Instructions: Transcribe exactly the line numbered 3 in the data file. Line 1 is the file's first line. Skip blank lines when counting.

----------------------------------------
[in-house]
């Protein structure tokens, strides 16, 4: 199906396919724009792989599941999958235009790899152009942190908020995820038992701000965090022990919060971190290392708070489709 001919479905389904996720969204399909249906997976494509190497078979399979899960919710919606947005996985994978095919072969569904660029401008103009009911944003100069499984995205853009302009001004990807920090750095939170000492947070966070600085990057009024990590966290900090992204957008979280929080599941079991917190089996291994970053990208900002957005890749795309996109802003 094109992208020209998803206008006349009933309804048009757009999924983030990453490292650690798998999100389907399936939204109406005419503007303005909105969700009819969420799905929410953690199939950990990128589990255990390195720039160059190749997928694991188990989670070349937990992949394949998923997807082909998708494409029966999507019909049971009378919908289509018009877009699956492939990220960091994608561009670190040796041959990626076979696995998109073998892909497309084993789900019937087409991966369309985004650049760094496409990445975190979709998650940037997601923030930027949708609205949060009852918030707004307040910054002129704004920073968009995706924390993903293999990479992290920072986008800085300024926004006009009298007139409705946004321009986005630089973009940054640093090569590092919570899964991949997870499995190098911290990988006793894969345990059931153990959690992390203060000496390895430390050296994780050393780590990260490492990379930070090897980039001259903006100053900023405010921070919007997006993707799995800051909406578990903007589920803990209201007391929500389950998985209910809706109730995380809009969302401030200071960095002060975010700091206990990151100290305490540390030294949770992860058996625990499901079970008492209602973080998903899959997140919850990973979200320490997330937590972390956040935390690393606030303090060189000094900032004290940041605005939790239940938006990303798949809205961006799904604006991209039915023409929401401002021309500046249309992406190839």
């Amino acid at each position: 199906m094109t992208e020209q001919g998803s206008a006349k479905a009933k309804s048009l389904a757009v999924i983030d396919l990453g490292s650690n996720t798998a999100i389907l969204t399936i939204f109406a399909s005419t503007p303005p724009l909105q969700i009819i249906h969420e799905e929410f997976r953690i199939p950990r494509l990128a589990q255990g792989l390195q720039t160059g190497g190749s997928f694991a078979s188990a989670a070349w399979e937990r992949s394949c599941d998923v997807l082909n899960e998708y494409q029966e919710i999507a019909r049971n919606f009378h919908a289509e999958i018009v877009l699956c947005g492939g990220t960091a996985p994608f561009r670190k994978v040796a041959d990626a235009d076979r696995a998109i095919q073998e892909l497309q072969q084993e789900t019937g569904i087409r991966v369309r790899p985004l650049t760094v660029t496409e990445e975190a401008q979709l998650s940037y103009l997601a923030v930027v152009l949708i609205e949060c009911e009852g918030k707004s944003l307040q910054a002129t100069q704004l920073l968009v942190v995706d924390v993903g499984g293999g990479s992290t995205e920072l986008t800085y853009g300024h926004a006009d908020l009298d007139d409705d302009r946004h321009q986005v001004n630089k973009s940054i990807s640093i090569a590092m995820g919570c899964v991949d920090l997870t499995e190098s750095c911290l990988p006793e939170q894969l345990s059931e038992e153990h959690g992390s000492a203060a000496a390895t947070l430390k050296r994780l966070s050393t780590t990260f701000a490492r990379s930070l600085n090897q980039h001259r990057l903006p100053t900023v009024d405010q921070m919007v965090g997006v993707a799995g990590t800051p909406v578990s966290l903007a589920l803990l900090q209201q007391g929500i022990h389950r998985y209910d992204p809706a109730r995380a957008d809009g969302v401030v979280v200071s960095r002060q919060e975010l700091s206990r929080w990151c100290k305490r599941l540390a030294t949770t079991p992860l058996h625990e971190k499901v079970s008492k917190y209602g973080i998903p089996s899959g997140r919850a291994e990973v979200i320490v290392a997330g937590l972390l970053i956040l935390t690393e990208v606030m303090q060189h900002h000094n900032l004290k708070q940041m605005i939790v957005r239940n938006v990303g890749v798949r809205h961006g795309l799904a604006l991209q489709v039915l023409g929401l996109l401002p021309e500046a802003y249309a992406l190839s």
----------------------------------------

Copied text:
């Amino acid at each position: 199906m094109t992208e020209q001919g998803s206008a006349k479905a009933k309804s048009l389904a757009v999924i983030d396919l990453g490292s650690n996720t798998a999100i389907l969204t399936i939204f109406a399909s005419t503007p303005p724009l909105q969700i009819i249906h969420e799905e929410f997976r953690i199939p950990r494509l990128a589990q255990g792989l390195q720039t160059g190497g190749s997928f694991a078979s188990a989670a070349w399979e937990r992949s394949c599941d998923v997807l082909n899960e998708y494409q029966e919710i999507a019909r049971n919606f009378h919908a289509e999958i018009v877009l699956c947005g492939g990220t960091a996985p994608f561009r670190k994978v040796a041959d990626a235009d076979r696995a998109i095919q073998e892909l497309q072969q084993e789900t019937g569904i087409r991966v369309r790899p985004l650049t760094v660029t496409e990445e975190a401008q979709l998650s940037y103009l997601a923030v930027v152009l949708i609205e949060c009911e009852g918030k707004s944003l307040q910054a002129t100069q704004l920073l968009v942190v995706d924390v993903g499984g293999g990479s992290t995205e920072l986008t800085y853009g300024h926004a006009d908020l009298d007139d409705d302009r946004h321009q986005v001004n630089k973009s940054i990807s640093i090569a590092m995820g919570c899964v991949d920090l997870t499995e190098s750095c911290l990988p006793e939170q894969l345990s059931e038992e153990h959690g992390s000492a203060a000496a390895t947070l430390k050296r994780l966070s050393t780590t990260f701000a490492r990379s930070l600085n090897q980039h001259r990057l903006p100053t900023v009024d405010q921070m919007v965090g997006v993707a799995g990590t800051p909406v578990s966290l903007a589920l803990l900090q209201q007391g929500i022990h389950r998985y209910d992204p809706a109730r995380a957008d809009g969302v401030v979280v200071s960095r002060q919060e975010l700091s206990r929080w990151c100290k305490r599941l540390a030294t949770t079991p992860l058996h625990e971190k499901v079970s008492k917190y209602g973080i998903p089996s899959g997140r919850a291994e990973v979200i320490v290392a997330g937590l972390l970053i956040l935390t690393e990208v606030m303090q060189h900002h000094n900032l004290k708070q940041m605005i939790v957005r239940n938006v990303g890749v798949r809205h961006g795309l799904a604006l991209q489709v039915l023409g929401l996109l401002p021309e500046a802003y249309a992406l190839s």